Human Body Box

I explained previously  our plan for science this year. I’m making self exploration boxes. Each box has a topic. I rotate the topics out so the kids have new material to explore. How much they find out about any particular subject depends on their level of interest. They can read every book and do every activity or they can not glance in the direction of the box. I know some of you are hyperventilating at the thought of your children self guiding their learning. But this works well for us, particularly for science. For my children, their interest in science exceeds any curriculum I could find. They don’t want to just learn what the curriculum says, they have questions that they want answered. Self exploration boxes lets them find the answers to those questions and then find more questions. I help guide them through the resources to find the answers they seek. They’re learning research and science all in one.

Our first box (and my boxes are milk crates) is The Human Body. I included books about learning to use the potty since I have one currently working toward that. Also, we don’t own all these books. We utilized our local library. So, this box cost me nothing. Here are the contents: (and some parental blurbs to see if this book is right for you)

The Holes in Your Nose by Genichiro Yagyu (contains illustrated pictures of blood and a penis)

Everyone Poops by Taro Gomi (contains illustrated pictures of poop and a penis)

All About Scabs by Genichiro Yagyu (contains illustrated pictures of blood and scabs)

The Gas We Pass by Shinta Cho (contains an illustrated picture of a penis)

Pigs Make Me Sneeze! by Mo Willems

That Tickles! by Cindy West

Time To Pee! by Mo Willems (potty training book; contains illustrated pictures of butts)

The Foot Book by Dr. Suess

My Trip To The Hospital by Mercer Mayer

The Value of Believing in Yourself: The Story of Louis Pasteur by Spencer Johnson

What Make You Ill by Kate Woodward (contains information about immunization- it basically says all babies get them, which isn’t true.)

Sick Days by Jan and Mike Berenstain

Hidden World Human Body by Claude Delafosse (contains illustrations of babies in utero)

Why Do People Eat by Kate Needham

The New Potty by Gina and Mercer Mayer (potty training book)

Exploring Weird Science by Rebecca L. Grambo

A Picture Book of Florence Nightingale by David A. Adler

Germs Make Me Sick by Melvin Berger (contains a tiny bit of information on vaccines, but doesn’t assume all kids get them or that they are the cure all)

Parts by Tedd Arnold

Science Verse by Jon Scieszka and Lane Smith (contains a poem on evolution)

Everybody Has A Body by Robert E. Rockwell

Oh, Yuck! The Encyclopedia of Everything Nasty by Joy Masoff (Aidan, age 5, loves this book. It is pretty gross and contains information about body lint, cannibals, farts, poop,      pus, vomit, and more. Also has illustrations that are pretty gross, including illustrations of vomiting.)

You and Your Body by Susan Meredith (contains illustrations of babies in utero, vaginas, and penises. Also contains information about sex and reproduction. Also includes information and illustrations about breastfeeding. Also has a little information on immunizations, which assumes all babies are immunized, which they are not. Also has information about c-sections and continuous fetal monitoring. And information on menstruation.)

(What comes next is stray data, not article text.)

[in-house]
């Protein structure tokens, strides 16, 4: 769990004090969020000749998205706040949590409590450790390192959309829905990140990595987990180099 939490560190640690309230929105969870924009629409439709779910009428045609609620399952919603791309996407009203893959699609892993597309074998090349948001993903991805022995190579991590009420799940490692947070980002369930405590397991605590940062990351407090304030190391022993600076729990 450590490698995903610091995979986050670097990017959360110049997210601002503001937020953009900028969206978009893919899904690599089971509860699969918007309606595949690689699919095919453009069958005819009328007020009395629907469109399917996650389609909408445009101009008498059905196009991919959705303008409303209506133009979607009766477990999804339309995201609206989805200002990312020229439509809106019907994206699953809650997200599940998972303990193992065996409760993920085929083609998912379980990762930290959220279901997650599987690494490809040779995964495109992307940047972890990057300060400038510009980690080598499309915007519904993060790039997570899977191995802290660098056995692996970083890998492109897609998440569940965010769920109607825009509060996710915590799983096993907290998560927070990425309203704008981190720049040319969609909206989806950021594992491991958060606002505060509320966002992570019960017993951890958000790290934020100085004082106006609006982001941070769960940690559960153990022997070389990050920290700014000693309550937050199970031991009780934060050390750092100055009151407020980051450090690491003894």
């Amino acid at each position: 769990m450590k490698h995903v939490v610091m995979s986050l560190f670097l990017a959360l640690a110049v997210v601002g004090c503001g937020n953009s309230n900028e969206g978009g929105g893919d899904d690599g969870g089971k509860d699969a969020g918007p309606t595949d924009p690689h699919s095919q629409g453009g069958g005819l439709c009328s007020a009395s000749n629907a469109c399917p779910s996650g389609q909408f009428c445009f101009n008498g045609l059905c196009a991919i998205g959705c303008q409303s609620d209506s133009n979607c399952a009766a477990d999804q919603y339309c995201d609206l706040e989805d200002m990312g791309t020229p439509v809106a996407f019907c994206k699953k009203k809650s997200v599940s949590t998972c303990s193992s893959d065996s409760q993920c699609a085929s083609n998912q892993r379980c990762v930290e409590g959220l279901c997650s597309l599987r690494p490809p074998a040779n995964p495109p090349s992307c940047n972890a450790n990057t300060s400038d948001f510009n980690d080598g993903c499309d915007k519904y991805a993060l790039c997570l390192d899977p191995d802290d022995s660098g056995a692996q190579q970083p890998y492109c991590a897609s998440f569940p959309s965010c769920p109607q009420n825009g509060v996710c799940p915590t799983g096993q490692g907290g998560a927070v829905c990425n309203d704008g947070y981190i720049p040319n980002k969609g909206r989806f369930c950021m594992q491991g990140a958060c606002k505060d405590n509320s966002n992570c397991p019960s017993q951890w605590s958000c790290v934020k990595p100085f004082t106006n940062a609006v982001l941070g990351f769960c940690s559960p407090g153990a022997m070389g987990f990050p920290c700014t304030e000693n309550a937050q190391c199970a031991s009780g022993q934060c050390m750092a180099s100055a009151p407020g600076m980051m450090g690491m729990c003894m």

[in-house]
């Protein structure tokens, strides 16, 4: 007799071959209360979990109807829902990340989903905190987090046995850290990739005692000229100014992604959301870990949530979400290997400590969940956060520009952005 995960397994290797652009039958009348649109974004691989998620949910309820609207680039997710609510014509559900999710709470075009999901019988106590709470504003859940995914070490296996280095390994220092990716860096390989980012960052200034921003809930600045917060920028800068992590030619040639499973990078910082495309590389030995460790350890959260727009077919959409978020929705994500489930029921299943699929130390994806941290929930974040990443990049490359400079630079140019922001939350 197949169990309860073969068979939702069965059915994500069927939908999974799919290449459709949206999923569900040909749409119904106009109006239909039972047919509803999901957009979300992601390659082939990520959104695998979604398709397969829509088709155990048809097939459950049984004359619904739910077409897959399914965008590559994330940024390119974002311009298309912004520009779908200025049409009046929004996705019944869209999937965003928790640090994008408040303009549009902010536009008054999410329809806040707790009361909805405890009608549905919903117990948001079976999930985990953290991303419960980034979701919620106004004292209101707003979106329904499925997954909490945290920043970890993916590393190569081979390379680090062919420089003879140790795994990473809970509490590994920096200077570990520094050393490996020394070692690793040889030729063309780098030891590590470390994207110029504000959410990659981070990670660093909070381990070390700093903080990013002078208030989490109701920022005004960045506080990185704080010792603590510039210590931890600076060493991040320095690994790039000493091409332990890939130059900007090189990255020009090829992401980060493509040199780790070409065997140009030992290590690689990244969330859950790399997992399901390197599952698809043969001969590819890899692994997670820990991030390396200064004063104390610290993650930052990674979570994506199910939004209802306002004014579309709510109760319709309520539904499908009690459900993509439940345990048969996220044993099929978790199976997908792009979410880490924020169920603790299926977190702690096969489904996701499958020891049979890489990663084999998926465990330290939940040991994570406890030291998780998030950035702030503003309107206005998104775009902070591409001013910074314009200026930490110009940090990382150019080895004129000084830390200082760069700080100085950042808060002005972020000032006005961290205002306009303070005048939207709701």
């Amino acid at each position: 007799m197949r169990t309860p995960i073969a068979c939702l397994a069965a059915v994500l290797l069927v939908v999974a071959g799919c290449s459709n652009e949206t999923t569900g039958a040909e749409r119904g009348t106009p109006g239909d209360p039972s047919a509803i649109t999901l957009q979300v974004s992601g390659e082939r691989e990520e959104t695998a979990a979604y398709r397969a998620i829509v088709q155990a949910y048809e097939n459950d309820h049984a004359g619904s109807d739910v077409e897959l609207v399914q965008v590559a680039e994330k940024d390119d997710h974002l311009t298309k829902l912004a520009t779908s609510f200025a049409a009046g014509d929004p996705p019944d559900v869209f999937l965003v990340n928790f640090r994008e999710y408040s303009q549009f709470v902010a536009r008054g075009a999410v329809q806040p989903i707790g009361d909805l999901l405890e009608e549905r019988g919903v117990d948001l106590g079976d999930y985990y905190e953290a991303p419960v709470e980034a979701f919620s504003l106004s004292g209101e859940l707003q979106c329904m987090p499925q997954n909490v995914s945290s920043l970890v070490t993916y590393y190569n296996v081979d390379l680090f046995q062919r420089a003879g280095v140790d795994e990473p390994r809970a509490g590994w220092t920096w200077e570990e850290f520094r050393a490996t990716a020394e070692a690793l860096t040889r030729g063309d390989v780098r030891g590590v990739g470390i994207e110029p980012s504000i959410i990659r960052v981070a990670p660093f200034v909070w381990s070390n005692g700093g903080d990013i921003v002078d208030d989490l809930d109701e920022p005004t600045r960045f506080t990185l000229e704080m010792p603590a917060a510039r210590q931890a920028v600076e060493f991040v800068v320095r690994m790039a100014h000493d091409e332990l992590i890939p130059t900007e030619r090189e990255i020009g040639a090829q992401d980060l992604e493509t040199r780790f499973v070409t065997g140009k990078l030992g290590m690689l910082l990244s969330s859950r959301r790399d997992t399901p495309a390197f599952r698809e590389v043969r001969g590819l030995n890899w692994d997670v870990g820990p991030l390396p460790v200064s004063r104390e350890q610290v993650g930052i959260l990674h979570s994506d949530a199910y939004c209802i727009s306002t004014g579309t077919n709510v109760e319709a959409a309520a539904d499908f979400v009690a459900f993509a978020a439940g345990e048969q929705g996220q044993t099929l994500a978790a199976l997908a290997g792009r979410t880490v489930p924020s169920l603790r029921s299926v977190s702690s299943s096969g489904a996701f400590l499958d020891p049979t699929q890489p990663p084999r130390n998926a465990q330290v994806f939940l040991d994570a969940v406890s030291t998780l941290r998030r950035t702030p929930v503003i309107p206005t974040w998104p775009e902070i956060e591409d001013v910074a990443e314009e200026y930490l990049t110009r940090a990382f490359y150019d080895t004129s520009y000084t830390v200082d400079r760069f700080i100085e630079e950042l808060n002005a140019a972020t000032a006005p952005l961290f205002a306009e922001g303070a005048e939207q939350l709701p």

The Visual Dictionary of The Human Body by Dorling Kindersley (contains images of babies in utero and a side section view of a vagina. Also has side section view of a penis. As well as a statue of a naked male and a naked female.)

First Encyclopedia of the Human Body by Fiona Chandler  (Has minimal information on immunizations. Contains illustrations of babies in utero and sperm and egg. Contains information about hormones and reproduction, but starts from sperm meets egg and does not include any information about sex.)

The DoubleDay Children’s Encyclopedia by John Paton (This set of books moves through our boxes. (Has information on both asexual and sexual reproduction, but does not go into great detail. Side illustrations of male and female reproductive organs.)

From Head to Toe by Eric Carle

Bones: Our Skeletal System by Seymour Simon

Blood: The Circulatory System by Gillian Houghton

Bones: The Skeletal System by Gillian Houghton

All About Teeth by Mari Schuh

Your Bones by Terri DeGezelle

The Monster Health Book by Edward Miller

 

A Stethoscope

A Blood Pressure Cuff

A Thermometer

Make A Shape Person

Kaplan Anatomy Coloring Book (free)

Kid’s Body Worksheets 

Super Teacher Human Body Worksheets

Activity Village Human Bodies Printables

Science Kids Human Body Pictures

Blank Human Skeleton

Labeled Heart Diagram

Brain Anatomy Diagram

Cerebrum Function

What are Freckles?

Mouth Coloring Page

Vitruvian Man Image

Urinary System Coloring Page

Lungs Coloring Page

Ear Coloring Page

Bottom View of Brain Coloring Page

Pregnancy Cross Section Coloring Page

Arm Muscles Coloring Page

Inside A Bone

Heart Coloring Page

Skeleton Back View Coloring Page

Digestive System Coloring Page

Brain Labeling Worksheet

I printed off several copies of the worksheets and let them use the encyclopedias and books to color them in and label them. I simply put all the print outs and activities into the box and they pulled them out and used them as they wanted. I kept this box out for the month of September and they poured over every book (some multiple times) and utilized every single worksheet and activity. We also looked up a few things on the internet when they had specific questions.

From Conception to Birth Video

Fetal Development Video

And remember, Wikipedia is your friend! I couldn’t answer all their questions, but when I didn’t know the answer, we looked it up!

Next box: Weather

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